And so the massive structure was trucked to Harple's property and erected according to Harple's careful specs.

Dan Harple on top of the pyramid he owns.
Courtesy of Dan Harple
Dan Harple stands atop the former Utopia pyramid at his Massachusetts property.
"I researched Egyptian pyramids, most notably the Great Pyramid," Harple says. "It was aligned with the four points of the compass, perfectly aligned with the four cardinal points."

Many pyramidologists believe that the meridian line running north and south on the globe passing through the pyramid (31 degrees east of Greenwich) should be the zero line of the whole world.

"After being totally engrossed in this I became resolved to line the 'RA' pyramid up precisely as per the Great Pyramid. Once it was placed, I then got the John Deere tractor out and created the grass-cut hieroglyphs that are now seen on Google Earth."

Harple, who today splits his time with his family in Amsterdam and at Treetops, appreciates the pyramid on several levels.

"In one way, I like it because it reminds me of the work of Todd Rundgren. I play guitar, and in my teens I followed him closely. He was like a spiritual lantern for me in how he dealt with things. He has always stayed the course on what was right for him, and I respect that."

But Harple (who most recently founded and was chairman of Gypsii.com, a social media network in China) also likes the fact that the pyramid has been repurposed as something that has deep meaning.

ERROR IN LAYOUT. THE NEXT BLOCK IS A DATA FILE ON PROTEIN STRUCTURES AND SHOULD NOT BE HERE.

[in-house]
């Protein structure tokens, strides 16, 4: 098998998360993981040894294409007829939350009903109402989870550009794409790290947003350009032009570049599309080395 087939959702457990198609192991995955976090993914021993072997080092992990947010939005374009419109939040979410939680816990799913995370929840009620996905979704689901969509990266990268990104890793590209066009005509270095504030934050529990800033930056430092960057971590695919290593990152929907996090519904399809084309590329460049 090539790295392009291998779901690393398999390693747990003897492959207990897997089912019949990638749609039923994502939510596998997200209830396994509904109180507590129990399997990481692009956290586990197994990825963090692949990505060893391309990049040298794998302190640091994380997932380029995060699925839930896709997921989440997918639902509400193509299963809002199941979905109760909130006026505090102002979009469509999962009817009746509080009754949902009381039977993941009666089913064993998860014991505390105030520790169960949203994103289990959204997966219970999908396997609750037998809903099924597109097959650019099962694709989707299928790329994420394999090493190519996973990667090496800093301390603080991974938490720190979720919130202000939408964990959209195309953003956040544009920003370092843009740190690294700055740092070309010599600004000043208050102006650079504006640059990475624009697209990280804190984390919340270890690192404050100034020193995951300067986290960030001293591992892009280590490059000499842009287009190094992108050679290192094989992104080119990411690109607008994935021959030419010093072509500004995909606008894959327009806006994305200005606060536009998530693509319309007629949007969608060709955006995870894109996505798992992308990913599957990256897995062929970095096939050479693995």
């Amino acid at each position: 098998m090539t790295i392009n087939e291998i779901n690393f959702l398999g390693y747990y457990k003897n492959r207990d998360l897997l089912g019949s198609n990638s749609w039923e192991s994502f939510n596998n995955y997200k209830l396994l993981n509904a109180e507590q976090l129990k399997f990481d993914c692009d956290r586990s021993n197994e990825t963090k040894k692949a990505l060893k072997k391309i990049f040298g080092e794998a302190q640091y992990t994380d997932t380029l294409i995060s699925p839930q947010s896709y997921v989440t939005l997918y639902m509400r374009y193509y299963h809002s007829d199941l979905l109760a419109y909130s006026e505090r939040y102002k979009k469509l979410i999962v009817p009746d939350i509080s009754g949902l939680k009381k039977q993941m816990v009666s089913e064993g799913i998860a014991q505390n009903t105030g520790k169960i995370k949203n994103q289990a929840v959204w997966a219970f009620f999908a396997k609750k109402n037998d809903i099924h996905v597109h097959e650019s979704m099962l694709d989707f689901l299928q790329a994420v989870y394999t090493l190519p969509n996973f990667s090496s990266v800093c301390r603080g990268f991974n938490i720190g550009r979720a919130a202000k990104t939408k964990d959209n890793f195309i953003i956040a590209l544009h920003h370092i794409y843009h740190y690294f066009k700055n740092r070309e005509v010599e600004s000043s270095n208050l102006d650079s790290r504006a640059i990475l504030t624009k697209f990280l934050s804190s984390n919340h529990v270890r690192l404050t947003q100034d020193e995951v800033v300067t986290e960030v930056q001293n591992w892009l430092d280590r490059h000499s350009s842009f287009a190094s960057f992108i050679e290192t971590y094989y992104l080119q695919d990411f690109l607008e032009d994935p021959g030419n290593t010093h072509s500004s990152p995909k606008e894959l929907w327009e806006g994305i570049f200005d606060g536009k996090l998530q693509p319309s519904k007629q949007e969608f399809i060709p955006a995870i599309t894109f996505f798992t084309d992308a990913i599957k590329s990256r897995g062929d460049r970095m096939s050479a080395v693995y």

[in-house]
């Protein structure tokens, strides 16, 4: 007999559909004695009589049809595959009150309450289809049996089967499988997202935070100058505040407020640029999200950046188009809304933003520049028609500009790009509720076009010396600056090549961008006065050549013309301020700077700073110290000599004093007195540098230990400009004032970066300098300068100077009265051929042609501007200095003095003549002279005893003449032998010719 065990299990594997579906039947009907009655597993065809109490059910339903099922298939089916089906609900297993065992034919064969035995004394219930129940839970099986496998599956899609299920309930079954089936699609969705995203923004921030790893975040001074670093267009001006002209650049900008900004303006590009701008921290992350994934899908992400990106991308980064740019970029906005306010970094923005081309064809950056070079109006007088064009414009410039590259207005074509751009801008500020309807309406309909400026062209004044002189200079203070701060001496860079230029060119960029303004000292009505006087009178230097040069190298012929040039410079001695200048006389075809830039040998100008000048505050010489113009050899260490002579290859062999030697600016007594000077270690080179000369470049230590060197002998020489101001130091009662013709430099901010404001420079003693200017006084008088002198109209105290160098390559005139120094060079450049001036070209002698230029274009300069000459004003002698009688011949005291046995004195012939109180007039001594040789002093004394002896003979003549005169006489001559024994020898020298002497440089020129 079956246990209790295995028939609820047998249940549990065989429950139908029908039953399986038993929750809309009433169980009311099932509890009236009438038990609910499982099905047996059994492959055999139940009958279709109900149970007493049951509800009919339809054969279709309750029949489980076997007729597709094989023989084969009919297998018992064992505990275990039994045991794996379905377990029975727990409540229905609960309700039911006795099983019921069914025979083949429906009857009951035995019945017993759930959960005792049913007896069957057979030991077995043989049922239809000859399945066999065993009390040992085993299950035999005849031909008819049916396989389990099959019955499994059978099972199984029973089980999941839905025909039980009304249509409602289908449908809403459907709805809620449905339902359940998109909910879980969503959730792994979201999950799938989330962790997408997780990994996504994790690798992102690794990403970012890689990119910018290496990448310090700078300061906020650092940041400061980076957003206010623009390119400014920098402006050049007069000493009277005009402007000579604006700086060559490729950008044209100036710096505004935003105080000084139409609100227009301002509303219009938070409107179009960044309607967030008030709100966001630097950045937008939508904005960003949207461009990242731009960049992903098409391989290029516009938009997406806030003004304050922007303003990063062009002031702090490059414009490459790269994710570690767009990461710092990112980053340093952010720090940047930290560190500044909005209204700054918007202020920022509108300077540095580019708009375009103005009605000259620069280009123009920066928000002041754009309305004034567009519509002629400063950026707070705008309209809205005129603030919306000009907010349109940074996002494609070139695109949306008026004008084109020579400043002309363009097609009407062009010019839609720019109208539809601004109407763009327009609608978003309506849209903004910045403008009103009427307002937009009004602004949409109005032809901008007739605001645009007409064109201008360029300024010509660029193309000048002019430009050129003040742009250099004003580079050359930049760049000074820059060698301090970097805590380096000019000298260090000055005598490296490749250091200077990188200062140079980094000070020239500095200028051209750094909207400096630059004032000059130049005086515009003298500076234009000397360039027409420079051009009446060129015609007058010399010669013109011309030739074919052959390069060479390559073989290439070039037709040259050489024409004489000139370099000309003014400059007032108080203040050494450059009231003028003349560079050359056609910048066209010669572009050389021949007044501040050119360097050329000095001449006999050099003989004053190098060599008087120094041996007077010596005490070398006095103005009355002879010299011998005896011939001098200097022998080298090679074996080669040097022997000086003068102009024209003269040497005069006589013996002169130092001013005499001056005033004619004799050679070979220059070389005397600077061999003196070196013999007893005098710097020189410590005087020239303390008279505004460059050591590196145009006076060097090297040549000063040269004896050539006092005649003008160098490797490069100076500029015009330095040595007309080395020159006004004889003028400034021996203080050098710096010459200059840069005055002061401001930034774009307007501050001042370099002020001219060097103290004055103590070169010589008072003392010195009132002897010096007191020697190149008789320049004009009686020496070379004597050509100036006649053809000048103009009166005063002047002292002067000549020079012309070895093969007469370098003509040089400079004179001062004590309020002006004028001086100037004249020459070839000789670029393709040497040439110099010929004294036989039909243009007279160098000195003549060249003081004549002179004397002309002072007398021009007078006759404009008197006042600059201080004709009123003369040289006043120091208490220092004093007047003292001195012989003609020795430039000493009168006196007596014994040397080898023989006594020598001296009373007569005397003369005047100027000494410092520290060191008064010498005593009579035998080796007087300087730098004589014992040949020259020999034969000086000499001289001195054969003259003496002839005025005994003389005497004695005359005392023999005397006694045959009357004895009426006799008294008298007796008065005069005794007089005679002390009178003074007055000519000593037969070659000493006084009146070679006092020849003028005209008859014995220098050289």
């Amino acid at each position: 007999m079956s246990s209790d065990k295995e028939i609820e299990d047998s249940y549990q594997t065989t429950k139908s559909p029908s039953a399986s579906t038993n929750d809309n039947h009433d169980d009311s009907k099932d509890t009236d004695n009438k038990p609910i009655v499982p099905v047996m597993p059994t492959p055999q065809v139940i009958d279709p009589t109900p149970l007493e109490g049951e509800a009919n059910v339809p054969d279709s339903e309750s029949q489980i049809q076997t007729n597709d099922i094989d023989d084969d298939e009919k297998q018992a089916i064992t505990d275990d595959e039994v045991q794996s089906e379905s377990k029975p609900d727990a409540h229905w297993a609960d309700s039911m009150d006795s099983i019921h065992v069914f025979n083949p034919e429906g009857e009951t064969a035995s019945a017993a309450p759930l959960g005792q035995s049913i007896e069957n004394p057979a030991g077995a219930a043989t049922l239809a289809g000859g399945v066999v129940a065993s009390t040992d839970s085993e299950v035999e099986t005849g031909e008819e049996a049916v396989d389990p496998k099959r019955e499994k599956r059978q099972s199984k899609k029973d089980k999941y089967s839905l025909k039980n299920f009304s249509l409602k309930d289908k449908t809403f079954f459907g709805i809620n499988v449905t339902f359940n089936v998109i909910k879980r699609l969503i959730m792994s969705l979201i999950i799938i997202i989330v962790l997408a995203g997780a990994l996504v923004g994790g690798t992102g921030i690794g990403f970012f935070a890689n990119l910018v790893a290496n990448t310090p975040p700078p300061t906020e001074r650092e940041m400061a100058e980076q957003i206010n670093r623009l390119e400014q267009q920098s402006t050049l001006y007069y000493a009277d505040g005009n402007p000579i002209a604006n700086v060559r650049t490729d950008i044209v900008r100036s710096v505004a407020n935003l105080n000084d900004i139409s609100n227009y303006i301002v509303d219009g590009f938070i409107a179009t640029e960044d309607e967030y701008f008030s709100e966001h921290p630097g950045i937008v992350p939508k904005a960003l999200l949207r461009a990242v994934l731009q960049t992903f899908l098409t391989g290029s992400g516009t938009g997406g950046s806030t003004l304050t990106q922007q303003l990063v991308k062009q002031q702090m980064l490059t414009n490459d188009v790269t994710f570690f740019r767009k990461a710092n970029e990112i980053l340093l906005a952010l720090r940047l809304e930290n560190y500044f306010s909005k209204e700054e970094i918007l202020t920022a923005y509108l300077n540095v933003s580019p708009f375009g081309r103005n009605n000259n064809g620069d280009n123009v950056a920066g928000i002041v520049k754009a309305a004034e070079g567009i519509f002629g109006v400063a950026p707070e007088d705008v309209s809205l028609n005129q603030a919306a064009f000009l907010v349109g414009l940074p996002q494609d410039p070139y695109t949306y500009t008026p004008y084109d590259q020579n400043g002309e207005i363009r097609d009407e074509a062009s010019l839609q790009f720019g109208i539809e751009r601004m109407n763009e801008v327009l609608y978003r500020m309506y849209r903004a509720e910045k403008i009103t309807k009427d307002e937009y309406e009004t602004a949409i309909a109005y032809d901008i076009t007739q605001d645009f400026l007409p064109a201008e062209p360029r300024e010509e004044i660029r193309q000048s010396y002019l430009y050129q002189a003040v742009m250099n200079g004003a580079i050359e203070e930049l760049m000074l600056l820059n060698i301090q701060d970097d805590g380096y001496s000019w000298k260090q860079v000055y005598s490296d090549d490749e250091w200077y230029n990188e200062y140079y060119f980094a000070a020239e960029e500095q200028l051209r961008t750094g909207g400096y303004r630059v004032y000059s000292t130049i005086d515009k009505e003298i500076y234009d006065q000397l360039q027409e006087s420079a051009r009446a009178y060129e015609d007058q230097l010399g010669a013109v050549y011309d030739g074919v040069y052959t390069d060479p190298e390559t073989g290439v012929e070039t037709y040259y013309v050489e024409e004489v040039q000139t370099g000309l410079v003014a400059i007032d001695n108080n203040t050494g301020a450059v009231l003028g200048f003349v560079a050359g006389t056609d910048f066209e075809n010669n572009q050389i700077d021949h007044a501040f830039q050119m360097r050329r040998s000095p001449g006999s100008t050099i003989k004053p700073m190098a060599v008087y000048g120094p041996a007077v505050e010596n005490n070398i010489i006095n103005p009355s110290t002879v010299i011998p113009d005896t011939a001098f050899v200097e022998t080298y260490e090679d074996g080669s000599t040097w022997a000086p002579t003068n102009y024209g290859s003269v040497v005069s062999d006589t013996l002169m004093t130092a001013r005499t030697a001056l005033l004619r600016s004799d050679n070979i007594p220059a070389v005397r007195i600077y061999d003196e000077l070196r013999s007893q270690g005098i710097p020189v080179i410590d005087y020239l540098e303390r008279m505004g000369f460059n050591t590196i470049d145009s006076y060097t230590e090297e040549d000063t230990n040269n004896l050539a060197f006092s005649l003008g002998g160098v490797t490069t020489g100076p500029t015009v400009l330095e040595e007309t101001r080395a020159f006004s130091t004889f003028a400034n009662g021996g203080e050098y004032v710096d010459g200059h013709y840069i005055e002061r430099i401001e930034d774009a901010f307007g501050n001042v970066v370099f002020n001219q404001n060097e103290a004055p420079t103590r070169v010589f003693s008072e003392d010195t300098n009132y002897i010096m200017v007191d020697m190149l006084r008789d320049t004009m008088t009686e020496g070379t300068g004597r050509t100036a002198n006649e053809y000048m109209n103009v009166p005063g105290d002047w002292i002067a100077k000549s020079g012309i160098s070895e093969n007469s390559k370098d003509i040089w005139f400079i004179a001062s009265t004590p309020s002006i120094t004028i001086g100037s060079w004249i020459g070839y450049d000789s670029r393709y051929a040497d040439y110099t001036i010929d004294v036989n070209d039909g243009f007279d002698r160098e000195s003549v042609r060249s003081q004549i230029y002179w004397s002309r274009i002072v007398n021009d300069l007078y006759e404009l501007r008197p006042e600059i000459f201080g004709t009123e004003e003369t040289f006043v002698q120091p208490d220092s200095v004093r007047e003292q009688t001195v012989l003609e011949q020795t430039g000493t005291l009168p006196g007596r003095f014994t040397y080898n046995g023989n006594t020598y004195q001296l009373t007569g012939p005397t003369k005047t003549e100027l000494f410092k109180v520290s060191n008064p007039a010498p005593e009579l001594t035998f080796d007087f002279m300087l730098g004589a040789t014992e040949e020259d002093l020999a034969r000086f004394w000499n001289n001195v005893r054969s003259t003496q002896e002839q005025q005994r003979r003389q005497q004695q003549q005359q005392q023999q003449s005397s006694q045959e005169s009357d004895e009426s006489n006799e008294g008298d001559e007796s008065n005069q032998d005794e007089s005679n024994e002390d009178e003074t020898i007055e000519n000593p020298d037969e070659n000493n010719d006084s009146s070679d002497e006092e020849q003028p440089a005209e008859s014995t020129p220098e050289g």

"Pyramids are a major symbol of life and optimism," he said. "And so having it out here in the middle of nowhere seems to bring a real sense of peace to whomever sees it."

As well, Harple appreciates what it is like to climb the pyramid, just as Rundgren did during so many Utopia concerts.

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"It's mind-boggling," he said with a laugh. "It gives you a sense of the athleticism involved for Todd scale this thing every night, while he played guitar. Some people get a little scared up there, but when you position yourself at the apex, you're treated to a rare, spectacular communion with nature. It's peaceful up there. There are hawks and deer you see. But the peace at the top helps you resolve everything involving who you are and who you want to be. It's very therapeutic."

Harple also has a feeling about his pyramid as it applies to what is happening today around the Great Pyramid at Giza.

"The crisis in Egypt has me thinking," he said. "It's really a synchronicity, but I find it fascinating that our stewardship of this pyramid at Treetops, when juxtaposed against the crisis in Egypt, really has a message. Our pyramid, the Utopia pyramid, is all about serenity, natural order, beauty and wholeness. Some of these ingredients would surely be apt in Egypt right now."

No doubt that gentle, 1970s-evoking sentiment will have many agreeing with Harple. Especially right now.